I’ll update this blog when I know more.


  1. jakebrownson July 26, 2012 at 10:24 pm

    Oh wow, I’m heartbroken seeing that photo. That must be completely devastating 🙁

  2. The Cambrians July 27, 2012 at 1:50 pm

    Courtney, we’re really sad to see what’s happened to Libby and wish you the best of luck in the upcoming weeks as you work your way through the issue. Take care of yourself and keep following the wind … wherever it make take you.

    Stephanie, David and Sally (the Seadog)

    1. The Cambrians July 27, 2012 at 1:51 pm

      I mean … wherever it may take you. lol.

      1. Courtney July 27, 2012 at 3:26 pm

        I had to read the first comment three times to find the typo. My mind filled in the correct wording! Thanks for your thoughts. I love this boat, and hope it all works out. This waiting thing is the worst. Patience was never a virtue I was blessed with. Say hi to David and Sally for me.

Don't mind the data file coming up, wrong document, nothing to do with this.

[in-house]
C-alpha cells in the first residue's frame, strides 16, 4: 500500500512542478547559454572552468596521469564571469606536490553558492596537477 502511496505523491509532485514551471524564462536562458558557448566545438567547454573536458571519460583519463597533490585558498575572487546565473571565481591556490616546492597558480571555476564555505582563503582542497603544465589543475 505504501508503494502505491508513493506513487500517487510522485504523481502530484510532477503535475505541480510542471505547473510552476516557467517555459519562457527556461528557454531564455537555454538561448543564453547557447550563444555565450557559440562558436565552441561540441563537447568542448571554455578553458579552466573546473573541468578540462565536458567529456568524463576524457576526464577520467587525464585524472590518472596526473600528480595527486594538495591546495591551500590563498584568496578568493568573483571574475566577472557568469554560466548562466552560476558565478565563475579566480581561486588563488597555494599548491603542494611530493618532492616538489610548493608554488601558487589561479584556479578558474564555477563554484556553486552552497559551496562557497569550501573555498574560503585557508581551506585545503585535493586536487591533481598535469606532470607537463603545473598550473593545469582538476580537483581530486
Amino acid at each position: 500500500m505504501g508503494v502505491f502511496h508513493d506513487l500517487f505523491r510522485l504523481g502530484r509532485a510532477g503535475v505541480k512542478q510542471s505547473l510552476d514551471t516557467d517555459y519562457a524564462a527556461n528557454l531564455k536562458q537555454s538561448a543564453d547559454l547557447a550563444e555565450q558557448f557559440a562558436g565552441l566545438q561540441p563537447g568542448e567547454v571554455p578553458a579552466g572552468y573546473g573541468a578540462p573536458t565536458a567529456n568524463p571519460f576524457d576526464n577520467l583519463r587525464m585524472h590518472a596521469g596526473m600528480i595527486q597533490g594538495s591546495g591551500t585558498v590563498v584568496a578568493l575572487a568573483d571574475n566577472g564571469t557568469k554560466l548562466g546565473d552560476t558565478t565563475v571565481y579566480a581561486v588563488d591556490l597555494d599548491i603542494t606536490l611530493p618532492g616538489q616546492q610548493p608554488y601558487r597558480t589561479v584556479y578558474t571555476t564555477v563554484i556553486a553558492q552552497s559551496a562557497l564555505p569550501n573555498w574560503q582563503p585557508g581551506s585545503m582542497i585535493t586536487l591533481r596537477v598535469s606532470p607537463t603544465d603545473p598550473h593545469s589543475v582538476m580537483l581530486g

1. HollywoodME July 28, 2012 at 11:18 am

          Even after reading Courtney’s reply I still had to read the first paragraph 3 times to find the mistake as well. I even though, “Oh she must have edited it and fixed it!”

          Court, I was actually shocked when I read what happened to Libby. I came to your site to be jealous of your life some more, and was extremely taken back. I know me saying “I’m sorry that has happened to you” doesn’t mean much, but you seriously have someone in Oklahoma sending you every ounce of positive energy, good thoughts, and prayers possible. If nothing else, I hope you at least find out what’s going to happen soon if not actual repairs, payments, etc.

          I’m glad you and Riley weren’t hurt in this accident. If anything happens to you, how are we, your readers, supposed to know? Scary thought.

          1. Courtney August 3, 2012 at 9:08 pm

            Thanks, buddy. One of my favorite things to do is make others jealous, and how terrible that I can’t do so for a while. I’m glad neither Riley nor I were aboard for the ramming, we could’ve been seriously hurt. The ramming was quite surprising for such a large anchorage and during daylight hours, and at such speed. As for keeping my readers updated, well I suppose I should leave the username and password to this blog with someone I trust? Thinking of my mother trying to figure out how to post something in WordPress…that’s funny.

  3. Randy July 27, 2012 at 3:21 pm